As to the second point, I dismissed it when Drudge noted that a Times reporter on the NSA piece, James Risen, has a book coming out next March on this very topic. But, putting The Impolitic's piece next to Captain Ed's, there may really be something here. (I know -- who knew?)

The Times, as the keeper of all the resources that went into this reporting, had an obvious interest in being the first news outlet to break this NSA story, whatever it may be in the end. With one of the reporters on this piece set to publish a book in the coming months, the question of whether the Times would print it was never one of "if?" but rather one of "when?"

So, when would this article go to print? Of course, when it would make the biggest spash. Passage of the PATRIOT Act renewal in the House was a foregone conclusion, but much more uncertain in the Senate. That yesterday's Times piece included a few bits of meta-reporting compels me to ask:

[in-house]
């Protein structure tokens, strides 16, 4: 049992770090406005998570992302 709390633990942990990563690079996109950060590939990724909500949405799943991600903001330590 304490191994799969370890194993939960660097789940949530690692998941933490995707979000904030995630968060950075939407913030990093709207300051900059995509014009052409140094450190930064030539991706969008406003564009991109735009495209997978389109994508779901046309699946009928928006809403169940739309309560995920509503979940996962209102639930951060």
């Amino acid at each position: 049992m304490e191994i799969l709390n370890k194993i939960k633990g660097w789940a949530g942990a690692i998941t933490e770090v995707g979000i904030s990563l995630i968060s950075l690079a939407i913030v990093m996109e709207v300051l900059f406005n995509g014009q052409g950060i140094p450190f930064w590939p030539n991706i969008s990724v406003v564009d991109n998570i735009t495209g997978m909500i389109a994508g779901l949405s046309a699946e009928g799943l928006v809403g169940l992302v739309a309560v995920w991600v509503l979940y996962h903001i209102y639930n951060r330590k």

Is the New York Times descending in to the pits of "infotainment" for the nation's Democrats and other self-identified civil libertarians?

You decide.

In anticipation of the inevitable question, I'm sure someone will ask: But aren't you missing the point? Isn't this a gross violation of our privacy rights? Shouldn't our focus be on the administration instead of smearing the messenger?

My answer: To take the questions in reverse order, I hope the Senate undertakes a thorough investigation of this whole affair, and let the chips fall where they may. As to whether there is a civil rights violation here, I don't know. If this were purely domestic monitoring, I have little doubt that there would be. That said, the international element of this monitoring pushes it into a realm miles away from any expertise I might have, so I can't in good conscience give an informed opinion on that point at this early time. Captain Ed thinks that the lawyers at the Times didn't find anything illegal here; I'm not convinced that their actions necessarily reflect that, but I wouldn't be surprised if they did.